Clayton Blackstone: Playing in the Dark

July 13, 2018

Interview by

Lara Smith

Article by

Lara Smith

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I am one of those peo­ple that loves a hap­py sound­ing song with very dark lyrics. It’s a para­dox that sort of plays a trick on the brain. In the mid­dle of my inter­view with Clay­ton Black­stone, it dawned on me that that is the char­ac­ter­is­tic I love most about his com­e­dy style. Our own Valerie Lopez described his humor as dark, but play­ful. He can deliv­er a joke that many come­di­ans might get a cringe or a sym­pa­thet­ic sigh from, but Black­stone gets a roar of laugh­ter. Why? Get to know him, and you will find that behind that dark humor, there’s a gen­uine lofti­ness with many shades of optimism.

I start­ed devour­ing com­e­dy at a real­ly young age.”Clay­ton Blackstone

Clay­ton Black­stone grew up in Cor­pus Christi. From an ear­ly age the desire to per­form and cre­ate was already obvi­ous. In mid­dle school, he and his friends start­ed a rap group and would write their own lyrics. Com­e­dy came even ear­li­er; Black­stone says, I start­ed devour­ing com­e­dy at a real­ly young age.” He would lis­ten to Jeff Fox­wor­thy and Bill Eng­vall, and remem­bers buy­ing as many Def Com­e­dy Jam DVD’s as he could find. There was not a lot of cen­sor­ship in his house­hold, so his options were wide open. Black­stone recalls, I grew up watch­ing South Park and Adult Swim and I think that informed a lot of who I became to some extent. I feel like Trey Park­er and Matt Stone were like my two gay dads…they gave me the lessons my par­ents did not.”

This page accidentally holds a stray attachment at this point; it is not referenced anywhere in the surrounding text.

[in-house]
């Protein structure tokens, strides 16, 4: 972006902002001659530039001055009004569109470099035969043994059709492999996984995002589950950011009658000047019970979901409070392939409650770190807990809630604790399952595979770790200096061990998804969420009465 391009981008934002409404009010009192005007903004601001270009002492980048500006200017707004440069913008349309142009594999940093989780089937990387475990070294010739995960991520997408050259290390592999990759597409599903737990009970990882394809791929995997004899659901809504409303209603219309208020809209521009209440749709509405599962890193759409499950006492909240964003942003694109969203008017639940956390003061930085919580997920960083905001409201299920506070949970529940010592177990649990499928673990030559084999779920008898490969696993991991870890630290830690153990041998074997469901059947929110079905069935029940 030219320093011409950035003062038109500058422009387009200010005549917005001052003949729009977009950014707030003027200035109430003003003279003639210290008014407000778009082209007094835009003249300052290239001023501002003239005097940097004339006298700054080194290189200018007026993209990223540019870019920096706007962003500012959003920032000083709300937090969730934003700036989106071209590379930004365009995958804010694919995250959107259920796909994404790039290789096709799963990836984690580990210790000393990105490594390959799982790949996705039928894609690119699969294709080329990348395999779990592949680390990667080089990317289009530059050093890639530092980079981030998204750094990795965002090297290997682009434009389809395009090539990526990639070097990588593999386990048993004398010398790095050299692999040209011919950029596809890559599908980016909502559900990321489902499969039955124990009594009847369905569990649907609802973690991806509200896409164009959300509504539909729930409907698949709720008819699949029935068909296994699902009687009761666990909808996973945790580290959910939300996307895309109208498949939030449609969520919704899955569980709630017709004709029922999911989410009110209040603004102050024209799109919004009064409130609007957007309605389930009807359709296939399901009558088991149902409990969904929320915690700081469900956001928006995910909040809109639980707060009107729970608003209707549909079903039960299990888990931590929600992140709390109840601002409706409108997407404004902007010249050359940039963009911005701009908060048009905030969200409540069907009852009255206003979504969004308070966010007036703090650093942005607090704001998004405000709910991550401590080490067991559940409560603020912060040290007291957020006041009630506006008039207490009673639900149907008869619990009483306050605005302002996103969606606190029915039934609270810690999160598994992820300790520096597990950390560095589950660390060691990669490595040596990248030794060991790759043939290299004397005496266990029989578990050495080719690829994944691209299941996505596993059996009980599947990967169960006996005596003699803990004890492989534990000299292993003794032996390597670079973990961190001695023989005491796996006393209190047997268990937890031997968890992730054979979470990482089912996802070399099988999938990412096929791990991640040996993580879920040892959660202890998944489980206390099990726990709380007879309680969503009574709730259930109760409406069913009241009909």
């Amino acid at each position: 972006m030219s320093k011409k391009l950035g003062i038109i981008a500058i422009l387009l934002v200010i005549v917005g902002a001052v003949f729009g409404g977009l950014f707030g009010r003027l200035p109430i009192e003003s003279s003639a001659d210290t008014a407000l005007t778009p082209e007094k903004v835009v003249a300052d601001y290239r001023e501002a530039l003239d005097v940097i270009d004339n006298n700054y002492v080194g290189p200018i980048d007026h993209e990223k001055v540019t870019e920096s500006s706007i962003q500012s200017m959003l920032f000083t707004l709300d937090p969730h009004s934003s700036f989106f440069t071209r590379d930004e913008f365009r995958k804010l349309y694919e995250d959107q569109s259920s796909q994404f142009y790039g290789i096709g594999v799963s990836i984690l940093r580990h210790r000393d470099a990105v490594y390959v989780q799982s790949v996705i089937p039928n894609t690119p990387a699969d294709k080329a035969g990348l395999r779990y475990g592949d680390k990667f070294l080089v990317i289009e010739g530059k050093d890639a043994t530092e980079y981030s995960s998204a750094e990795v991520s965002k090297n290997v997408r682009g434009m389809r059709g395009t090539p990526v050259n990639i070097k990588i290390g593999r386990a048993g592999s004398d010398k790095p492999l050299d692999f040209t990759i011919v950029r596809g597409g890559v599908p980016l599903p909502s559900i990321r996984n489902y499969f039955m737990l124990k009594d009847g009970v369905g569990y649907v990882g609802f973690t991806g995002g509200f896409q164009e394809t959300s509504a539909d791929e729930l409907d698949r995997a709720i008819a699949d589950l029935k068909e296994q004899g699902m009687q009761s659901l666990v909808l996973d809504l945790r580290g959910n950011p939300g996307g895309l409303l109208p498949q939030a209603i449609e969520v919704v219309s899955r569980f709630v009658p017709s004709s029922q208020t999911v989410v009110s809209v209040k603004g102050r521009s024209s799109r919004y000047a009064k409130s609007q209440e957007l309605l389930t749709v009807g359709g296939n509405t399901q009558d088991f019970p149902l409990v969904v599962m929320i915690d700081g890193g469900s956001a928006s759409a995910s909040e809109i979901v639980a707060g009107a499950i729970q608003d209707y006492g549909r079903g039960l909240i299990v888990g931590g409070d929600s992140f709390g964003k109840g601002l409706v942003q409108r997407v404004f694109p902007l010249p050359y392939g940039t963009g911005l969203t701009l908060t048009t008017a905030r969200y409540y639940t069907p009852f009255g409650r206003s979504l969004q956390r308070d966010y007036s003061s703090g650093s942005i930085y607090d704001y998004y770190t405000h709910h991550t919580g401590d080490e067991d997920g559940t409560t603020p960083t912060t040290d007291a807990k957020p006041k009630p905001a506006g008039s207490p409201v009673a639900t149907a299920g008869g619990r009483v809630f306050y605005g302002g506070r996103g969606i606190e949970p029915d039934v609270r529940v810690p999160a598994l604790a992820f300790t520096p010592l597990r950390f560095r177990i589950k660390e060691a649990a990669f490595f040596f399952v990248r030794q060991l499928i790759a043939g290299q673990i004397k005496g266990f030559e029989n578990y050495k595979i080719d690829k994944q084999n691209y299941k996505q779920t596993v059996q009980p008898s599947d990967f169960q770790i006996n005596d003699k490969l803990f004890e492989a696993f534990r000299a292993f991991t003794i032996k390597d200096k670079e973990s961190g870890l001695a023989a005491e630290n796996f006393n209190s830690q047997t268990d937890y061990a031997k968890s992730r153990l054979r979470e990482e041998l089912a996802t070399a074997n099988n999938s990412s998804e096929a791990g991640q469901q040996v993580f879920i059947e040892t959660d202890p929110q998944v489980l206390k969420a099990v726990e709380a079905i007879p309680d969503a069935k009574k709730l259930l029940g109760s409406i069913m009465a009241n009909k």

After some com­mu­ni­ty col­lege in Cor­pus Christi, Black­stone saved up, trans­ferred to Austin Com­mu­ni­ty Col­lege, and made the big move, with the inten­tion of being some sort of avant-garde per­former. Going from the small coastal city to Texas’ larg­er and more eclec­tic Cap­i­tal was admit­ted­ly a cul­ture shock for Black­stone. He was twen­ty-one at the time and soon real­ized that itch to per­form would be scratched through comedy.

Unsure where to begin, Black­stone went to a com­e­dy meet­up group, rather than the some­what more tra­di­tion­al open mic. By the end of the meet­up, still not know­ing how to pur­sue this endeav­or, the meet­up orga­niz­er told him he was good and just need­ed to do it. Not real­iz­ing that com­e­dy required more prac­tice than just writ­ing, he would get frus­trat­ed with the open mics. One day, it final­ly clicked that pur­su­ing an Eng­lish degree would not result in a com­e­dy career and he left the books behind for the open mics.

Black­stone has learned through tri­al and error that his jokes are best received when they come from a place of truth. His aspi­ra­tions to do sil­ly char­ac­ters would fall flat, while his jokes based in real-life sto­ries and pain were always what hit with an audi­ence. He learned that the mar­riage of silli­ness and dark truth was the per­fect for­mu­la for his com­e­dy voice.

That voice has served him well this year as he advanced to the 2018 FPIA Semi­fi­nals and show book­ings have been com­ing ever since. His mus­ings on drugs, fam­i­ly, and sex­u­al­i­ty bring you on a relat­able and empa­thet­ic tour of his life. Black­stone can walk you into the dark places, with the com­fort of know­ing it gets bet­ter and it’s okay to laugh.

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Clara Blackstone